One of my first real vineyard experiences was during my trip to Châteauneuf-du-Pape in France in 2018. It was unlike anything I’d known. The vineyard was owned by the granddaughter of the original owner. She let me into her winery, which by all accounts was unassuming. To think that one of my favorite wines in the world wasn’t set in a palatial estate grounded me in redefining luxury, quality, and taste. We traveled to the vineyards in her truck along with her two dogs. We weren’t dressed as a sommelier and winemaker, but as people who explored the vineyard happily and played in the dirt. At the farm there were layers of gallet rocks on the ground, which felt like a warm cast iron skillet to the touch, and gnarly bush vines. I was taken back to my grandmother’s kitchen, to the heat of her skillet.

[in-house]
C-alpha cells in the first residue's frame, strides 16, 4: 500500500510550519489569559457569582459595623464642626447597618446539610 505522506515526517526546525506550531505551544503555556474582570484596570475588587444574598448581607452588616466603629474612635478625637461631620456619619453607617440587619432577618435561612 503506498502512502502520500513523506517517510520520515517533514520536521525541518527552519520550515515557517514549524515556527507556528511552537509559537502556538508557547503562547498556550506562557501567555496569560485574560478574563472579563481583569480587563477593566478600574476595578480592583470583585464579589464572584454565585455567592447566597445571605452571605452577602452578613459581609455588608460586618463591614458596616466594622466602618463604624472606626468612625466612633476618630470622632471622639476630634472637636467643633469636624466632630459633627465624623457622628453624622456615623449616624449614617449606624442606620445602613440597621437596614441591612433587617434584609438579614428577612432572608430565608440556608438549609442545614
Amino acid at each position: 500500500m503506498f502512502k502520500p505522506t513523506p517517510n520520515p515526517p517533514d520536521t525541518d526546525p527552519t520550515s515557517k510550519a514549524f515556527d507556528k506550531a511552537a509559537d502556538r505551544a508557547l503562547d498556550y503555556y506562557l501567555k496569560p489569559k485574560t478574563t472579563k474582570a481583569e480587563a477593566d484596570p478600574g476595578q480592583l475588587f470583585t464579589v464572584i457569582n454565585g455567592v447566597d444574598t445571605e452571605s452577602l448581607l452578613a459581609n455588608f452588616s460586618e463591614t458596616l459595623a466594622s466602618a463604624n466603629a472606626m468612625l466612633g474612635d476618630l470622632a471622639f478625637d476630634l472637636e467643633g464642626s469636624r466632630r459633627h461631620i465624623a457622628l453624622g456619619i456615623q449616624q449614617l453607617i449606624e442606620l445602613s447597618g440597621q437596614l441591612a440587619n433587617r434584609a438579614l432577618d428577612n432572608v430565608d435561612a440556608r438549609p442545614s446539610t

When we think of wine, we have an identity of it being an exclusive, kind of vague, unknown thing that we all enjoy. But no one really feels confident talking about it. I want to change the narrative of how we think about wine and who we associate wine with. I want to push the way people think, talk about, and drink wine in a different direction. When people stop thinking about [the wine world] as old white men, and when I’m not an anomaly anymore, that’s when we’ve made a real impact.
My trip to Bordeaux [a year later] was for a trade-only exhibition. I’d taken wine trips before, but this was the first time I was able to articulate my thoughts on a world stage. I got to talk to winemakers and distributors and importers, and they were really curious about where I thought the world [of wine] was going. It was the first time I really felt like my voice was heard and respected, in this business that is so hard to break into.